Turbidity response and correction models

The effects of turbidity on TLF were pronounced and appeared to be non-linear, but stable (i.e. smooth response shape and repeatable between tryptophan concentrations), across the range tested during this experiment (Fig. 2). Differences in the response shape and magnitude were greater between sediment types (i.e. clay vs. silt) than between sensor units (i.e. CH1 vs. TU1), though still apparent between the different sensors.
image file: c5em00030k-f2.tif
Fig. 2 Sensor response to turbidity for a range of tryptophan concentrations (0, 10, 50, 100, 250, 500 ppb). Each panel represents an individual sensor and sediment combination. Error bars displayed, horizontal and vertical, represent ±1SD.

For the silt runs, the TLF signal increased rapidly to a maximum between 100–300 NTU (depending on the sensor), and then decreased gradually to 1000 NTU with little evidence of signal attenuation, likely due to stray light leaking through the emission filter. The response was markedly different for the clay sediment; readings increased rapidly to a maximum between 25–100 NTU then decreased rapidly to 600 NTU and reached an asymptote. Signal attenuation was apparent at >200 NTU (Fig. 3).


image file: c5em00030k-f3.tif
Fig. 3 Representation of the regression surface as a function of the two predictor variables: (i) turbidity and (ii) observed tryptophan concentration. Filled contours represent the regression model output, i.e. the correction factor to be applied. Panels A and C represent the silt models for sensors TU1 and CH1 respectively. Panels B and D represent the clay models for sensors TU1 and CH1 respectively.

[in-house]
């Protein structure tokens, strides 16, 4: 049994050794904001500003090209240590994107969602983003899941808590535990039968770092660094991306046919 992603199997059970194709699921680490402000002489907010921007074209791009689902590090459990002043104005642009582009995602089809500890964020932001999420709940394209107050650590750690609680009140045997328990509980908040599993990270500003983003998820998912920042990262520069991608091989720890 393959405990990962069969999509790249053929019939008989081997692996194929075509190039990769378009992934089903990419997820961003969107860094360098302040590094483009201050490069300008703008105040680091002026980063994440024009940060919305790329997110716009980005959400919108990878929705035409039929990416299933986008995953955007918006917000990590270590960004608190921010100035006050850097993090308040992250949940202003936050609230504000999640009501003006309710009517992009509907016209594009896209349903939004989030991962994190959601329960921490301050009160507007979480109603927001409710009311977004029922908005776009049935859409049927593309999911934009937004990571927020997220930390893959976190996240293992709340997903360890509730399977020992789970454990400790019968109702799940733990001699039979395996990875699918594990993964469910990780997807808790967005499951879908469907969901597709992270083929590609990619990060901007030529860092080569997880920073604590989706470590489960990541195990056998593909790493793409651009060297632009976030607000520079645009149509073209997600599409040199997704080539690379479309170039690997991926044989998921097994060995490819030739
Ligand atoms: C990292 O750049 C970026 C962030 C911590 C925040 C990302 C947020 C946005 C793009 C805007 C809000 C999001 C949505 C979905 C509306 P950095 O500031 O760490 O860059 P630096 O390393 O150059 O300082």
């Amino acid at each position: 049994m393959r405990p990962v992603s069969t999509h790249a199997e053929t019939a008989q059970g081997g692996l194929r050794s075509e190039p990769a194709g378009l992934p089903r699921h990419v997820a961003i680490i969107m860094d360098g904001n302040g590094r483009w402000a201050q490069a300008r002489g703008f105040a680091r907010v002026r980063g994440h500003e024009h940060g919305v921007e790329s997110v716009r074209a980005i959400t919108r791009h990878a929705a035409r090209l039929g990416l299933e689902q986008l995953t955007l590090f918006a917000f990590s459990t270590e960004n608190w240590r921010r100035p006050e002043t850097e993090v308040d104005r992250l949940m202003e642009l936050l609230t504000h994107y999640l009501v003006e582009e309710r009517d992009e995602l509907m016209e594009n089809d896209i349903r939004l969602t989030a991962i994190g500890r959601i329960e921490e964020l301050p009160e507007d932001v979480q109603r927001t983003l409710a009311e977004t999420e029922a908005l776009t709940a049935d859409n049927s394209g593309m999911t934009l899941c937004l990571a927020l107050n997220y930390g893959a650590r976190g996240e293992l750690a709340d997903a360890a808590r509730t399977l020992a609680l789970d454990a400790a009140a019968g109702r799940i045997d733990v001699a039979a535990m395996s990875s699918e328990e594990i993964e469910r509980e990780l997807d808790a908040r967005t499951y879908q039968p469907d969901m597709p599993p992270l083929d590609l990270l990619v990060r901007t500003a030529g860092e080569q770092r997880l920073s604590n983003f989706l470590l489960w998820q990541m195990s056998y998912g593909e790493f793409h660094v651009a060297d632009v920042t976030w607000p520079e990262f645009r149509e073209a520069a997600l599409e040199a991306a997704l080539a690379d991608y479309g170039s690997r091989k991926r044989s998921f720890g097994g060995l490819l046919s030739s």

For the silt, TU1 (250 ppb standard) displayed the lowest increase in signal (75.3%) at 12.6 ± 2.2 NTU, while CH1 displayed the greatest increase (82.9%), at 296.2 ± 7.7 NTU (Fig. 3). Interestingly, at ∼1000 NTU the TLF was attenuated for TU1 but was still amplified for CH1 relative to the 0 NTU reference.

For the clay, TU1 (250 ppb standard) displayed the lowest increase 7.2% increase observed at 32.9 ± 0.9 NTU while the greatest increase in TLF 20.6% was observed for CH1 at 62.5 ± 9.6 NTU. At ∼1000 NTU the sensor reading was less than the 0 NTU reference for both TU1 (73%) and CH1 (70%).

When considering these results in the context of the generalized equations and theories describing the interaction of light and matter54 there appears to be a plausible physical basis for the observed patterns. In the experimental situation presented here (and in most freshwater environments) particles are larger than the wavelength of the interacting UV light, thus the Mie approximation can be adopted.55 Using this set of theoretical assumptions we would expect the larger silt particles to scatter light more efficiently than the smaller clay particles,55 hence the differences in response between the clay and silt are likely to be due to increased stray light reaching the fluorometer photodiode for silt particles. This phenomenon of stray light leaking through the emission filter has been reported for Chl a fluorometers deployed in the marine environment.56,57 Another plausible hypothesis is that as the adsorption capacity for proteinaceous material of clay particles is greater than silt particles,58 an attenuated signal is observed for clay relative to silt.